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Gospel of John #20


Three Impossibilities and the Sovereignty of God in Salvation

John 6:35-40, 44, 65


[Churches often divide over certain theological issues, such as the role of women in ministry and leadership, charismatic gifts, water baptism (infant baptism vs. believer’s baptism), and matters related to eschatology or the end times (the timing of the rapture, the role of Israel, etc.). One other issue that often becomes a bone of contention is the debate between Arminians and Calvinists and the extent of God’s sovereignty in our salvation. God has been very kind to us at Bridgeway when it comes to this issue. And you have all responded in remarkably wise and mature ways when I have spoken on this subject. I have always told you that Bridgeway is a church where a wide variety of views are found, and that you do not have to agree with me on such matters to be a vital and contributing member of this church. I say this once again today because we have come to a passage in John’s gospel that has the potential to create division, or at least a measure of discomfort in some of you. My aim today is what it is every Sunday: to do my best, with the help of the Holy Spirit, to explain what the Bible is saying to us. If you find yourself in disagreement with me on the subject of God’s sovereignty in salvation, please don’t panic or think that you are not welcome, loved, and highly valued at Bridgeway. I would simply encourage you to dig deeply into the text before us, pray, and be patient with me and with yourself as we strive to understand what God is saying. I also want to say something briefly about why we sometimes believe what we do.


Often the culprit is tradition: “That's what I was raised to believe. I can't bring myself to believe that mom and dad and the preacher and all my friends were wrong.” This is a far more powerful influence, subtle and unconscious though it be, than most of us realize. I’m not immune to this anymore than you are. To be open to being persuaded of another view seems like we are saying, “The past meant nothing.” To some it feels as if they must question the integrity or value of people and pastors that they love and respect and who’ve been a powerful influence in their lives. That is difficult for many to cope with.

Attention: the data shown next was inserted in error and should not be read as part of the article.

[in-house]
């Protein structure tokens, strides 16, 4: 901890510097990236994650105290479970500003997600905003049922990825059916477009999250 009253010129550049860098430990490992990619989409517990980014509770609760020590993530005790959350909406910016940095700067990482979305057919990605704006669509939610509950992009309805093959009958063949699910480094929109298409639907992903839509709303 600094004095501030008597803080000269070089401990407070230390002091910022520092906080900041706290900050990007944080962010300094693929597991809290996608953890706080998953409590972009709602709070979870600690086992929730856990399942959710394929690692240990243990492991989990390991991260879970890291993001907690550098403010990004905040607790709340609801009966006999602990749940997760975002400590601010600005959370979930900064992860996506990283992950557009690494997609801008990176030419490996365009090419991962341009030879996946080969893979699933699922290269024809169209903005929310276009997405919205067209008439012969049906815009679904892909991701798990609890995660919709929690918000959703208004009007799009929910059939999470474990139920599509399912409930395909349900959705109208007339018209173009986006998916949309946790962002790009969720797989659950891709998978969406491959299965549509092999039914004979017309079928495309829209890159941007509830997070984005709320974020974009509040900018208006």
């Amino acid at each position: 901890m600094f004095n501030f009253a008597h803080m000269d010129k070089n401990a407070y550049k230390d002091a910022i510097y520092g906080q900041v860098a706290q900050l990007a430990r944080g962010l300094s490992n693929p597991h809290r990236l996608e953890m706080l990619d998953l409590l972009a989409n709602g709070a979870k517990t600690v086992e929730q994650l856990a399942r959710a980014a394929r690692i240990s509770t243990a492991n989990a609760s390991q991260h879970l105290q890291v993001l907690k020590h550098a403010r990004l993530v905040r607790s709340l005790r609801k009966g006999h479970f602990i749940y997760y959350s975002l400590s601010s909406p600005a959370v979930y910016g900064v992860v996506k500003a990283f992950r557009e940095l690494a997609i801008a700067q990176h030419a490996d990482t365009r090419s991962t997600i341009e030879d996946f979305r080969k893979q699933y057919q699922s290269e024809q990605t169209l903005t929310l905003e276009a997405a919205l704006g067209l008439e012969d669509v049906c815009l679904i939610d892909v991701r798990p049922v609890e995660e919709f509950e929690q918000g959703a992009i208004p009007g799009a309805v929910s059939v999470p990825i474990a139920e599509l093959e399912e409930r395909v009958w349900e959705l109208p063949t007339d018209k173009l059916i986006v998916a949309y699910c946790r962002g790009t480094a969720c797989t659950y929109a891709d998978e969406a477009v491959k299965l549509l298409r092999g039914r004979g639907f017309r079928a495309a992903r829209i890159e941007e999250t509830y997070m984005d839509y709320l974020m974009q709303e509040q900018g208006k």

Undoubtedly a major contributing factor is the presence in the NT of several so-called problem passages. Let’s be honest: every view has problem passages! There are biblical texts that seem to run counter to what I will say to you. We have to deal honestly and fairly with them and ask the question: which view does the best job of accounting for everything the Bible says on this topic? 


I suspect that many times we believe what we do, not so much because that’s what the Bible says, but more because it seems right and logical and fair to our way of thinking. But what feels or seems right and true to us is not the standard by which we determine what is true. The only relevant question is: What does the Bible say? And if the Bible teaches something that we don’t like or fully understand, we must submit to its authority and trust that God always does what is good and just.


Finally, many believe that the Calvinist or Reformed position on salvation, the view that I embrace, diminishes a person's moral responsibility. It places too much emphasis on God's sovereignty and not enough on human free will. I understand this concern and I hope to address it when appropriate.]